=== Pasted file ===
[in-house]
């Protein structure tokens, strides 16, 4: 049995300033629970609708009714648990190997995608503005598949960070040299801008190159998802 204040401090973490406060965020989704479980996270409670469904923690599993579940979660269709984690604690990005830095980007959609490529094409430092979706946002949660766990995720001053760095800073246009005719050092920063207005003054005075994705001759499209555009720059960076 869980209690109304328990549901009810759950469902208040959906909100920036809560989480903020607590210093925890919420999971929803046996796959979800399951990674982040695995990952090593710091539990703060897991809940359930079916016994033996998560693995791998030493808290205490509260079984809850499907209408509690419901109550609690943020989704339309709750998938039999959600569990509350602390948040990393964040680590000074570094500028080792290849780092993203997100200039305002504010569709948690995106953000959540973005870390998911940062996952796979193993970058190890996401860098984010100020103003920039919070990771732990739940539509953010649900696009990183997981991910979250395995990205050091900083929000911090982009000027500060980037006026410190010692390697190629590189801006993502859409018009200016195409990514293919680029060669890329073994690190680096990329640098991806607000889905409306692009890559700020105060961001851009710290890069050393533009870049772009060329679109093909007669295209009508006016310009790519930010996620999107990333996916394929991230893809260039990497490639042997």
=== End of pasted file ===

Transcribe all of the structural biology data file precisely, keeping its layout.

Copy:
[in-house]
């Protein structure tokens, strides 16, 4: 049995300033629970609708009714648990190997995608503005598949960070040299801008190159998802 204040401090973490406060965020989704479980996270409670469904923690599993579940979660269709984690604690990005830095980007959609490529094409430092979706946002949660766990995720001053760095800073246009005719050092920063207005003054005075994705001759499209555009720059960076 869980209690109304328990549901009810759950469902208040959906909100920036809560989480903020607590210093925890919420999971929803046996796959979800399951990674982040695995990952090593710091539990703060897991809940359930079916016994033996998560693995791998030493808290205490509260079984809850499907209408509690419901109550609690943020989704339309709750998938039999959600569990509350602390948040990393964040680590000074570094500028080792290849780092993203997100200039305002504010569709948690995106953000959540973005870390998911940062996952796979193993970058190890996401860098984010100020103003920039919070990771732990739940539509953010649900696009990183997981991910979250395995990205050091900083929000911090982009000027500060980037006026410190010692390697190629590189801006993502859409018009200016195409990514293919680029060669890329073994690190680096990329640098991806607000889905409306692009890559700020105060961001851009710290890069050393533009870049772009060329679109093909007669295209009508006016310009790519930010996620999107990333996916394929991230893809260039990497490639042997």